Looking back, 2011 was not a stellar year for the natural environment.
We had two elections in the last year and it rated hardly a mention in either one. Yet, at the federal level, the government you re-elected has been making it a mission to eradicate our native salmon by ignoring all the knowledge about the impact salmon farming in open net pens has on wild salmon passing by those incubators of killer parasites and viruses.
It also ignores the importance of protecting and preserving wild stocks of halibut so that all can share in the resource.
But, the topics seldom came up during the federal election. Yes, I know they also promised to get rid of the long gun registry, but just remember what they are taking away from us with the other hand.
And, in the municipal elections, I heard almost nothing about environmental issues, despite the fact that surveys indicate it is a concern that’s high on the priority list of the majority of residents.
But, I think one of the most disappointing highlights of the last year was the news that the provincial government proposed to give away a big portion of Rose Valley Regional park. I guess I’m naive, but to me, parks are sacrosanct. You simply don’t mess with them.
And, I don’t care if it was Crown land that was only leased to the regional district as parkland, it was still no secret it was part of a regional park.
There must be lots of other pieces of Crown land which would have suited just as well to trade with the Westbank First Nation for a piece of their land for a highway intersection.
I simply don’t get it. I mean, whose idea was it to select a regional park and the waterfront around a domestic reservoir as the pieces of Crown land for the trade? Ironically, this is within months of the province’s declaration that it would no longer dispose of Crown-owned land around reservoirs! Hello?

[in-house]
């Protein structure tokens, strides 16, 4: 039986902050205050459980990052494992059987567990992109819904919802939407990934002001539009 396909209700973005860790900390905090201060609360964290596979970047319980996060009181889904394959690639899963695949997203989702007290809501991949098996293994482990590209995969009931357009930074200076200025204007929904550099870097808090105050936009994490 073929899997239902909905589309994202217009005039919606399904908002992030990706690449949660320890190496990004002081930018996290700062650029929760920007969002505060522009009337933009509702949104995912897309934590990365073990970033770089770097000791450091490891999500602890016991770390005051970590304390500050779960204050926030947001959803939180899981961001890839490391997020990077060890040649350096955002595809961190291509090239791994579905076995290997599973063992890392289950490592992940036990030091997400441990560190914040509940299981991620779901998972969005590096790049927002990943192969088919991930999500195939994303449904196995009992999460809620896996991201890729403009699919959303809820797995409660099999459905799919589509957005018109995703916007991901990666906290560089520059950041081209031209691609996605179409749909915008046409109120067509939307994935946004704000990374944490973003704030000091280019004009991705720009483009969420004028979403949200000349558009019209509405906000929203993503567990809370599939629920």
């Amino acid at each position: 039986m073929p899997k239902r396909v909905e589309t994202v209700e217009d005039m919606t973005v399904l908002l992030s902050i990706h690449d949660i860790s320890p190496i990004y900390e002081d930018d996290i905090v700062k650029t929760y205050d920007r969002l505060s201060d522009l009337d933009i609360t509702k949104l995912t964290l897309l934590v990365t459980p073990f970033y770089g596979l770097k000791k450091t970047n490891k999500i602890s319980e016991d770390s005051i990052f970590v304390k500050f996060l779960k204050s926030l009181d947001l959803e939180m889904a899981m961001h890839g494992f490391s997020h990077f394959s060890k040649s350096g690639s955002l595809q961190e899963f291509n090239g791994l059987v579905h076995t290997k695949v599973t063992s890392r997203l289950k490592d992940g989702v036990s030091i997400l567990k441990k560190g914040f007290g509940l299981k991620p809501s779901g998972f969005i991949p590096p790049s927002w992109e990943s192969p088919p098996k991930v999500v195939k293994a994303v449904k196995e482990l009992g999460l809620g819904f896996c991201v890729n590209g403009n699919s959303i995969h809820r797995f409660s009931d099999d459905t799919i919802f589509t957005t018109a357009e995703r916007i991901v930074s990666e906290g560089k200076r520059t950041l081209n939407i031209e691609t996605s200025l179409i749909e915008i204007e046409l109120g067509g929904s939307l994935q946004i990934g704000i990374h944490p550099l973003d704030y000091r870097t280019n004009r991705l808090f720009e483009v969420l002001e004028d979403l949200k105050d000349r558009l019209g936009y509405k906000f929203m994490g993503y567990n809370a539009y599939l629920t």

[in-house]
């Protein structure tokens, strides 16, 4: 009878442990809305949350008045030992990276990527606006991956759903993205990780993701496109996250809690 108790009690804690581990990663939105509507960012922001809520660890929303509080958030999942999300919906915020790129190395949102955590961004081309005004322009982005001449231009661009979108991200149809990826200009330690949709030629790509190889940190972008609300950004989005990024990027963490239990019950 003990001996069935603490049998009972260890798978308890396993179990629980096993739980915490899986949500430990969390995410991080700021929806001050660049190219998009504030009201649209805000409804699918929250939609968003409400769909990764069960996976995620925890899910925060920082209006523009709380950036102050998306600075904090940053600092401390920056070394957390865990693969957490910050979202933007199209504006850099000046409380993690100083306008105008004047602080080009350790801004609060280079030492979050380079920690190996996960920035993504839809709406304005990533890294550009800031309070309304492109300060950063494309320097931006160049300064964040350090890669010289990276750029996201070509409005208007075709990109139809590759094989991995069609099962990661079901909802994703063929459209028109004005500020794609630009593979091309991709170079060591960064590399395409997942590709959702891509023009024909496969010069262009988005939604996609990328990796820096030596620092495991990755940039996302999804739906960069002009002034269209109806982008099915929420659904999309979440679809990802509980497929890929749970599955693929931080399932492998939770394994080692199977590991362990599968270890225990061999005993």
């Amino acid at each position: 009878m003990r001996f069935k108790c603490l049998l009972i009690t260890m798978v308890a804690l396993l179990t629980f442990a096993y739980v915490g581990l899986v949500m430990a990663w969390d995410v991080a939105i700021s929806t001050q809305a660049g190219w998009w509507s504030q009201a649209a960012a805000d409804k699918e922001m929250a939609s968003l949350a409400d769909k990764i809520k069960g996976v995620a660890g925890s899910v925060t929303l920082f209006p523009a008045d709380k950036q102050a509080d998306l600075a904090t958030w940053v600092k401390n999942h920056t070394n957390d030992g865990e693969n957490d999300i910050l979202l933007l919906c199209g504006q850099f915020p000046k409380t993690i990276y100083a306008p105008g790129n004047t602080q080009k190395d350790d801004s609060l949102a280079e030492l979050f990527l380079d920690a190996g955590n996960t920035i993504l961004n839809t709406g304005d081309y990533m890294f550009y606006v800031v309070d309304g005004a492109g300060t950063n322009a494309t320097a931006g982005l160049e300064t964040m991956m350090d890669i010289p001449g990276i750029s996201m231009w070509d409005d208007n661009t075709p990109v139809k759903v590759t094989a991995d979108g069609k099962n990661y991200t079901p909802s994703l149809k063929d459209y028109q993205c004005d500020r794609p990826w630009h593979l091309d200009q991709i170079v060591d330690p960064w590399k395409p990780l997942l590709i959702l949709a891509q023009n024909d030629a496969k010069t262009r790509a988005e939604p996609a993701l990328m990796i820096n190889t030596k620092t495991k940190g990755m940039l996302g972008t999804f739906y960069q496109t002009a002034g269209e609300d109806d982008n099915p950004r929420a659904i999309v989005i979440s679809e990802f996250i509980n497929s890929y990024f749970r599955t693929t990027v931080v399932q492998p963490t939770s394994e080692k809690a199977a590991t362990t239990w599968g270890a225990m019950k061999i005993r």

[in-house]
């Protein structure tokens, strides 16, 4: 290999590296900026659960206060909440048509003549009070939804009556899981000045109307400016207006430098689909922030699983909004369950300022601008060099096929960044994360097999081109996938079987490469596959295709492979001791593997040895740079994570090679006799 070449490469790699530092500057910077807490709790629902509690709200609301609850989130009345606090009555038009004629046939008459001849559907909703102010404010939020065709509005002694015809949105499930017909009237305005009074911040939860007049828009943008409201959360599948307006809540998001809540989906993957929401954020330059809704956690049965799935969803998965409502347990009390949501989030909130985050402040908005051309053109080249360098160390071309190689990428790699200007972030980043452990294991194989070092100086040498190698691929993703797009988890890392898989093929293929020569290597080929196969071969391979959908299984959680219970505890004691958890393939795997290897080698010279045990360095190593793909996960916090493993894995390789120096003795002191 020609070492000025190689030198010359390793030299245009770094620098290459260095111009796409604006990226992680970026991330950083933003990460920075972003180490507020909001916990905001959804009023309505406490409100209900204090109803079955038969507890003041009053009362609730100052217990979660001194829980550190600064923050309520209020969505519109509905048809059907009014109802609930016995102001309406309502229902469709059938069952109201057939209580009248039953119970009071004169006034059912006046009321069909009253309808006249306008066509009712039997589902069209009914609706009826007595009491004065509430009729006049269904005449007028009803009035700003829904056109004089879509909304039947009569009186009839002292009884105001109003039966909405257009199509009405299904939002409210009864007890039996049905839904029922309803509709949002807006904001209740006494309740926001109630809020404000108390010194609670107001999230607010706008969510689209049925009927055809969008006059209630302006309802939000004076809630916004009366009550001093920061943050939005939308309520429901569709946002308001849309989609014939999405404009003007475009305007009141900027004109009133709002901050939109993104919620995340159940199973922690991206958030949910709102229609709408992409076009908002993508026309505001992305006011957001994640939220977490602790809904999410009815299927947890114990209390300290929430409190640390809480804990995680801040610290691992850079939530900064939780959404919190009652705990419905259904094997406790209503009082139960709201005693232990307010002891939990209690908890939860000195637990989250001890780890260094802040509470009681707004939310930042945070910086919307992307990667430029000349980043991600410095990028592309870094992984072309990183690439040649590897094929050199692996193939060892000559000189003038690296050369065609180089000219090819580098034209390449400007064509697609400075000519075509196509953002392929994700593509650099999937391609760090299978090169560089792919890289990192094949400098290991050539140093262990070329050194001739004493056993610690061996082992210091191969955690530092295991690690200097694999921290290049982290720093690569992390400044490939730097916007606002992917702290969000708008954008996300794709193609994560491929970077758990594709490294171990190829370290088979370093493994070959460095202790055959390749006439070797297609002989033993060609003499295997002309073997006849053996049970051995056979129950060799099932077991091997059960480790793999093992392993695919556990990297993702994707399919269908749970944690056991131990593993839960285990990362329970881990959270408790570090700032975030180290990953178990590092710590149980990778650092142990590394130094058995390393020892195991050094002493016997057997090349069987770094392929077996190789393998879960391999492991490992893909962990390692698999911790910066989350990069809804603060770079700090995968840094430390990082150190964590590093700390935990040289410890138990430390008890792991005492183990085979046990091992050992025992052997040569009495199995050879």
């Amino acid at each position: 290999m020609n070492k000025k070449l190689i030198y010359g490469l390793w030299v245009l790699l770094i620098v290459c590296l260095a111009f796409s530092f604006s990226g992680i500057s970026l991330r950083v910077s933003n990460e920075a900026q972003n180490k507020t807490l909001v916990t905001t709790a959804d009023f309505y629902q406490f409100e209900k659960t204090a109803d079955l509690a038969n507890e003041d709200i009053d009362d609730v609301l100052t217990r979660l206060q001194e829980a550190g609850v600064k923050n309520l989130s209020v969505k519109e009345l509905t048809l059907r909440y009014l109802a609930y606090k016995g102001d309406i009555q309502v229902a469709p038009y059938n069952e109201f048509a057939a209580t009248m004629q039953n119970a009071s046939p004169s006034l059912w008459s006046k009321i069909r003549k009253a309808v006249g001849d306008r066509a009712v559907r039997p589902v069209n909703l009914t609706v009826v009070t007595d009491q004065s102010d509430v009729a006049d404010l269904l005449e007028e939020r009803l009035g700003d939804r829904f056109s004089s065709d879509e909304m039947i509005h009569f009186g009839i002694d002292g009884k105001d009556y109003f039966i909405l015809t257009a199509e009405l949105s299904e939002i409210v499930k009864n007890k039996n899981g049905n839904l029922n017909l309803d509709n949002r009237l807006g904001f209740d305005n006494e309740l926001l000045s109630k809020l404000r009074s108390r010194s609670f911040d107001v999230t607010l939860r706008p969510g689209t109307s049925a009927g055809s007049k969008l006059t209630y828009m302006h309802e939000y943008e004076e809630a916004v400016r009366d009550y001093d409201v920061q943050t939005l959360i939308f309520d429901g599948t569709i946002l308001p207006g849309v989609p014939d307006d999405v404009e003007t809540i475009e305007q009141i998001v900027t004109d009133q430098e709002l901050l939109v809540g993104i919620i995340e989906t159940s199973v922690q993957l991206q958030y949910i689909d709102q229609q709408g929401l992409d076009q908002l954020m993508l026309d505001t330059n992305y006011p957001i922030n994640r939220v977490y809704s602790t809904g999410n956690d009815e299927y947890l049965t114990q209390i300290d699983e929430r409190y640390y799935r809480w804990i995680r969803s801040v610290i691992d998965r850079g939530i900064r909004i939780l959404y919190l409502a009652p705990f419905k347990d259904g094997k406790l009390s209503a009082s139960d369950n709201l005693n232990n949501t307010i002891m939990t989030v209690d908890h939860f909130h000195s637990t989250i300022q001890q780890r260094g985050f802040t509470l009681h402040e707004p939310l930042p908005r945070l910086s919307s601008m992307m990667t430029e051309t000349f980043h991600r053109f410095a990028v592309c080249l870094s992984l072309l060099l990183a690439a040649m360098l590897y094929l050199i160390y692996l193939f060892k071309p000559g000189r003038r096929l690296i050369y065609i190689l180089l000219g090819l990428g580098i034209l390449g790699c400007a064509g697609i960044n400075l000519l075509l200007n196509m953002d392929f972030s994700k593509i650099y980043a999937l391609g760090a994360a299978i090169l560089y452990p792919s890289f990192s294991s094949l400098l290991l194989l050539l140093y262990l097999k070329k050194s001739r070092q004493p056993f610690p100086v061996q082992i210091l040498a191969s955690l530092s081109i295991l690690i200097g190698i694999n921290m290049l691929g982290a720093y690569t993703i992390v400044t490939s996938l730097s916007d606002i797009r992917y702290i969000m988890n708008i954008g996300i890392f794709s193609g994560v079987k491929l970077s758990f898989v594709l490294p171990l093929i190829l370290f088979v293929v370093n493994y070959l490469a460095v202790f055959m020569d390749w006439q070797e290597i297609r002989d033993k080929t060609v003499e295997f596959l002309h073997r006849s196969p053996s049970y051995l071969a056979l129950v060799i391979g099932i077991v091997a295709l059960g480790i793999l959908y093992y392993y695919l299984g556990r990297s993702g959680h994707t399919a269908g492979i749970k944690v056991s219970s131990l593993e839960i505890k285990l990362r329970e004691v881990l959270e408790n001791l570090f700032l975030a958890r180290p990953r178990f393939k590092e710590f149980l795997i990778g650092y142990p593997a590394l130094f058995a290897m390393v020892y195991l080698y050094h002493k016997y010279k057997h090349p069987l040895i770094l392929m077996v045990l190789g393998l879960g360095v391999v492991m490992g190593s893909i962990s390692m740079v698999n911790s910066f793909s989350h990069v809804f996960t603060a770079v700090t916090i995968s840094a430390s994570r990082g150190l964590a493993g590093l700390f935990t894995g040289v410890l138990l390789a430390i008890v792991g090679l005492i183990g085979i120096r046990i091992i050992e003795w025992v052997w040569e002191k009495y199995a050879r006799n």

All those years of confrontation between local government in the Okanagan and the provincial government over whether reservoir frontage was suitable for selling for development (when in other jurisdictions such land is being re-purchased by utilities to protect their watersheds…) and as soon as the decision is made, the province makes a mockery of their own new policy. Unbelievable!
And, on the topic of the provincial government’s uneven policies (or is it simply that one ministry has no idea what’s going on in other ministries?), another gravel pit was approved and the owner began ripping out the forest and uncovering the soil, immediately above a domestic water intake.
Ironically, it was in an area where a local dirt bike club has worked long and hard to de-commission unplanned trails and has been constructing more-sustainable trails that are less likely to cause erosion into the nearest waterway and put drinking water quality at risk.
Even more ironically, this same provincial government has spent thousands of dollars to help that club in construction of new trails and restoration of old, de-commissioned ones, when right in the middle of it all, a gravel company creates a huge new scar on the landscape with all sorts of potential for erosion.
On the other side of the ledger, B.C. Parks celebrated its 100th anniversary this year, but if we continue to reduce the staff responsible for maintaining this world class system of showstopping natural areas and those who help educate and interpret what we have, then the whole system could fall down around our ears.
On the international front, there were very serious discussions about inclusion of flows in renewed operating orders for control of the level of Osoyoos Lake south of the international border. It’s something that could impact every one of us in the Okanagan basin, yet most people are unable to grasp the significance of it.
Judie Steeves writes about outdoors issues for the Capital News.